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  "The Wines That Make Ashland Famous!"

Wine Q&A

 


 

How many servings in a bottle?

A typical wine bottle size is 750 ml that contains 25.4 fluid ounces.  The glass size determines how many servings.  For example, you'll get approximately six servings per bottle using a 4-ounce wine glass compared to five servings using a 5-ounce glass.
 

Is there a correct way to open a bottle of wine?

Never rip off the capsule--just cut it neatly below the lip of the bottle.  Turn the point of your corkscrew clear down through the cork and use the lever to pull the cork out.  Wipe the mouth of the bottle before serving.
 

What type of glass?

Any good glass can be used with a fine wine, but stemmed glass is preferable.  Wine glasses come in a range of sizes, but a typical wine glass is 6 to 8 ounces.  The wine glass should be clear for color enjoyment, hold a generous amount to avoid frequent refills, and have a stem so your hand doesn't warm the wine.  A larger size glass also makes it possible to fill it only partially--one-half to two-thirds--so you can enjoy the fragrance and bouquet.


How do wine tastings work?

As wine becomes more popular, so do wine tastings.  It's fun to gather a group of friends and taste wine--usually four or five of the same type made by different wineries.  We would like to offer a very brief guide to wine tastings.

You'll need a different glass for each wine and unflavored crackers or water to clear your palate between tastes.  Basically, you will be judging three things:  appearance, odor, and taste appropriate for the type of wine which all add up to an overall opinion about the wine.

First, appearance:  the wine must be clear; then judge on other aspects--brilliance, hue, and density of color, etc.  Second, odor:  experts say that 90% of wine tasting is done with the nose, so sniff away!  Give two or three short, forceful sniffs checking first for the aroma--or characteristic perfume of the grape--and secondly for the bouquet--the complex combination of odors a fine, mature wine gives off when the bottle is opened.  Analyzing "bouquet" comes with experience.  Naturally, any peculiar odors disqualify a wine.  Third, taste:  take a sip, pull it back in your mouth and roll it around the tongue.  In wine, you will only be able to distinguish sweetness, sourness (better described as "tartness" or "acidity") and bitterness which is the astringent or "puckery" taste resulting from the amount of tannin in the wine.  Do you consider these in balance for the wine you are tasting?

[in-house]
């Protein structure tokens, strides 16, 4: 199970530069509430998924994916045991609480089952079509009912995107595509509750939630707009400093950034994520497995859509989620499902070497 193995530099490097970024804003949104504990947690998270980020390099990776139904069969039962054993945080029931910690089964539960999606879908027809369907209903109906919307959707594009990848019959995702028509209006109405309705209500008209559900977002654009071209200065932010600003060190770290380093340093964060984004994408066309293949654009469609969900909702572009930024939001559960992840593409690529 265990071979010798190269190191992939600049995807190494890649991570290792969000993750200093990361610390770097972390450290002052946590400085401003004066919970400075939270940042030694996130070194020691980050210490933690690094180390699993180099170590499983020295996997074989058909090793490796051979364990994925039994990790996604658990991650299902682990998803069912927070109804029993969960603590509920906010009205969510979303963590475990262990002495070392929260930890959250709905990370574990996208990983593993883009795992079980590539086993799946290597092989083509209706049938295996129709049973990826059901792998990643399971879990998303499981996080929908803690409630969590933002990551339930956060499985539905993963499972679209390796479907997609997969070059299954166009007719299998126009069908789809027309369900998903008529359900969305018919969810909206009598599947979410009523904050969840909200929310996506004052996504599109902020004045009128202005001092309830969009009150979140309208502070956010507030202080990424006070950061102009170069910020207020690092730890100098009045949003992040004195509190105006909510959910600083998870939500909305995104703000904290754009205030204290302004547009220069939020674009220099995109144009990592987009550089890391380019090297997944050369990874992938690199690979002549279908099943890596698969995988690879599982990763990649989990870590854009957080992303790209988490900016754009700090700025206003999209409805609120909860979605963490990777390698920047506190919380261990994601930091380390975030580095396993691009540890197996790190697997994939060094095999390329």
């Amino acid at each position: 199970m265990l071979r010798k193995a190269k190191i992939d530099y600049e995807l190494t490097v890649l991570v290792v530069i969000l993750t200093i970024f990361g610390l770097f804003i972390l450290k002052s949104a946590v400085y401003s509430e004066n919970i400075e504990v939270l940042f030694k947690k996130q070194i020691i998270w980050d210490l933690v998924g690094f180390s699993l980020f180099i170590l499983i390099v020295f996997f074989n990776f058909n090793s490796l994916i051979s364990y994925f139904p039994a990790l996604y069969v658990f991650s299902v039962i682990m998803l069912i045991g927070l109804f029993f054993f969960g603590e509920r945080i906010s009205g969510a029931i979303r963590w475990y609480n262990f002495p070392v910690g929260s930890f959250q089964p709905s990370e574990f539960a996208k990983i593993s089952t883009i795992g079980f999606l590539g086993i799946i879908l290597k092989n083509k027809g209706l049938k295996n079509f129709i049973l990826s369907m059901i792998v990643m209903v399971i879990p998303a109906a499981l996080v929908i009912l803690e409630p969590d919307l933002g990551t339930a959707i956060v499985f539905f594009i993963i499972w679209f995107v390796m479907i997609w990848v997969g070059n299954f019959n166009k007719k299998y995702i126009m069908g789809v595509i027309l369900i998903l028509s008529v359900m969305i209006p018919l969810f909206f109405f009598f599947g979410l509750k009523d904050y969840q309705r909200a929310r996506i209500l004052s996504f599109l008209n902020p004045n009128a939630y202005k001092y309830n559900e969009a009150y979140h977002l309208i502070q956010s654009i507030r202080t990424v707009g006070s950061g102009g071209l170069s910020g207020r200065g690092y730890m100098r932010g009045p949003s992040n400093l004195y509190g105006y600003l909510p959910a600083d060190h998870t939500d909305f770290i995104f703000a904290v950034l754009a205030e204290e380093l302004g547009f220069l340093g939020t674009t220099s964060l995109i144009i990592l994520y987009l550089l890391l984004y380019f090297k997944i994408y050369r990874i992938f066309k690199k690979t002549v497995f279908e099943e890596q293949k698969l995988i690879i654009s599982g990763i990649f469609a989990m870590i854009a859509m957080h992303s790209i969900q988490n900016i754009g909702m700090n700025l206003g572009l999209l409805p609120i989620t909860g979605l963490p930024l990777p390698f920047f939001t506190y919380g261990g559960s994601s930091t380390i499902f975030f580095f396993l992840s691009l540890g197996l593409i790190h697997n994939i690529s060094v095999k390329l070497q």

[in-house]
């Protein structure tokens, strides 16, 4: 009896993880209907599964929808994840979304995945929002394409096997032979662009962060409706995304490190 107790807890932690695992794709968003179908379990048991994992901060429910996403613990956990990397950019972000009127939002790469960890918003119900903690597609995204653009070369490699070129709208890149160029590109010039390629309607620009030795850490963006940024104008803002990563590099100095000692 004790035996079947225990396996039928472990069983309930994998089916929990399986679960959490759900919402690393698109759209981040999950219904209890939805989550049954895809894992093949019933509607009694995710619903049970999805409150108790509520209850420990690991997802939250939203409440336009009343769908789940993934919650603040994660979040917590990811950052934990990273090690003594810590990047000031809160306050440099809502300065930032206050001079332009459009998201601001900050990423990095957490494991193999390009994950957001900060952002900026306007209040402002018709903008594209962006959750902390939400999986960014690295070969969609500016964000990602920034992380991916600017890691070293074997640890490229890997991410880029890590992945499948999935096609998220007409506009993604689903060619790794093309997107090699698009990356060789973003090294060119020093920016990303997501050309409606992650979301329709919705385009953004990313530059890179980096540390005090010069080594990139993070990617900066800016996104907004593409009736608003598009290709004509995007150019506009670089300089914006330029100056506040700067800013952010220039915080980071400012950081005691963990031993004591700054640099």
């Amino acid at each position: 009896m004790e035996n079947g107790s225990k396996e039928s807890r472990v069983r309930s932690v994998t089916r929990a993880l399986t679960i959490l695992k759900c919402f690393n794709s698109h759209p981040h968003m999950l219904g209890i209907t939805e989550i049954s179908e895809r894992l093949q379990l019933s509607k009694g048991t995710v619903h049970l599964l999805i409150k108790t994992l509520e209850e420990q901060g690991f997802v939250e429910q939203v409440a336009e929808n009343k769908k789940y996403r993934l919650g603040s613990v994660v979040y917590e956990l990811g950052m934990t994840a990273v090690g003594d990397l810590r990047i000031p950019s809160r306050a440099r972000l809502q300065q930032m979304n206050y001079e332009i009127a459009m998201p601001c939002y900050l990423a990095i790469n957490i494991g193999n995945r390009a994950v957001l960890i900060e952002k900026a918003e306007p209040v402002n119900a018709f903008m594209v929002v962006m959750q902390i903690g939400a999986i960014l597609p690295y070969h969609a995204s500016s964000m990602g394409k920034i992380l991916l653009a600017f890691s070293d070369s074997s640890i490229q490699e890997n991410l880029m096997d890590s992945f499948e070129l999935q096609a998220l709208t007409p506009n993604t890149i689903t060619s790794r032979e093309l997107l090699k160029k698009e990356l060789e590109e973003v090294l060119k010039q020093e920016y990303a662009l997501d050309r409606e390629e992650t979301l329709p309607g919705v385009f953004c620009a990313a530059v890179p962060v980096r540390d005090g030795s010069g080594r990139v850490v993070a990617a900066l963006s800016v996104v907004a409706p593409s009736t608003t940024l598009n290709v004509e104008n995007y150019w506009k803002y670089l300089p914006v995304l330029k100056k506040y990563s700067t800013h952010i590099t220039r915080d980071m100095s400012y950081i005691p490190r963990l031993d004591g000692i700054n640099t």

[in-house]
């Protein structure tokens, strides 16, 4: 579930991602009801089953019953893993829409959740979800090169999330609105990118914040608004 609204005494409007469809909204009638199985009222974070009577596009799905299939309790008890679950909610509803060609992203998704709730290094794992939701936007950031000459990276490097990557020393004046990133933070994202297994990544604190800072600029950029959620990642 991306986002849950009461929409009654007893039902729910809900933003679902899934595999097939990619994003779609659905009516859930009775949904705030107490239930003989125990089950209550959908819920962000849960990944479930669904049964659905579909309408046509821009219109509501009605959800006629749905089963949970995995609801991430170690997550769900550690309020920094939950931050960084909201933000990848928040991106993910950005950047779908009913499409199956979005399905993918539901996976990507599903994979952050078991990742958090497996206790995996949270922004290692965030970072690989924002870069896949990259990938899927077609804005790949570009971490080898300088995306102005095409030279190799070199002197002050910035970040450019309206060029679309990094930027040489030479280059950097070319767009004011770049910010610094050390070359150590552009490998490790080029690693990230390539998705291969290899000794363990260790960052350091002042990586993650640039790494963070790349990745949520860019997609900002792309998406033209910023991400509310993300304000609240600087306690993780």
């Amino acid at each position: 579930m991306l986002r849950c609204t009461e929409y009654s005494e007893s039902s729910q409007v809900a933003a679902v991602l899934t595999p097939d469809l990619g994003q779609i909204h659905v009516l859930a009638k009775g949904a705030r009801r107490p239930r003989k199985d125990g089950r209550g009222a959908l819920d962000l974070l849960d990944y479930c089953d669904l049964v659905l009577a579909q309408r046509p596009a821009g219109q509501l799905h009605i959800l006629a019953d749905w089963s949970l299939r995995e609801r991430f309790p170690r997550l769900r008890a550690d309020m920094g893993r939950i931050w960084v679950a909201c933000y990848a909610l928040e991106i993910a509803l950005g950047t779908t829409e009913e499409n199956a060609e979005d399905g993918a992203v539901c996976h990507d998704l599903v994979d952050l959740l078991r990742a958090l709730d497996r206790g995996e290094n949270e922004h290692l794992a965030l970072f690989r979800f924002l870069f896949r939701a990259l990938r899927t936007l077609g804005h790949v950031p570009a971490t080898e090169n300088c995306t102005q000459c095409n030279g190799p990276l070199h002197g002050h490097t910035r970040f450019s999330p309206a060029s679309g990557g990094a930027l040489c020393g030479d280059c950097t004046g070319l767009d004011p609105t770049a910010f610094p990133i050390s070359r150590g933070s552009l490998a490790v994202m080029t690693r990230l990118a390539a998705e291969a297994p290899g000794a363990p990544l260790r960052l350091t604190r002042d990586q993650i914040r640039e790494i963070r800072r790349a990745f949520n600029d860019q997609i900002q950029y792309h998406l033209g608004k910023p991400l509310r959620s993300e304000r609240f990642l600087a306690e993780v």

Now you have looked at, sniffed, and tasted each of four or five wines.  Which one did you like best?  Explaining "why" you liked it the best is more difficult because it is usually a subjective opinion, but you'll be surprised how often several opinions coincide.  The important thing is to have faith in your own taste and to enjoy!


What is the best serving temperature?

If you've every wondered at what temperature wine should be served, this guide is for you.  By serving wine at the proper temperature, you ensure and enjoy the excellent characteristics of the wine.

Your… …Temperature
Merlot, Cabernet Sauvignon, and Cabernet Franc 60 - 65 F
(Room Temperature)
Red Burgundy 59 F
Ideal cellar 53.6 F
RosÚ wines 50 F
Pinot Gris, Chardonnay, and Sauvignon Blanc 50 - 55 F
Shakespeare's Love 40 - 45 F
Champagne / Sparkling Wines 41 F

 2775 East Main Street, Ashland OR 97520
(541) 488-0088
wines@winenet.com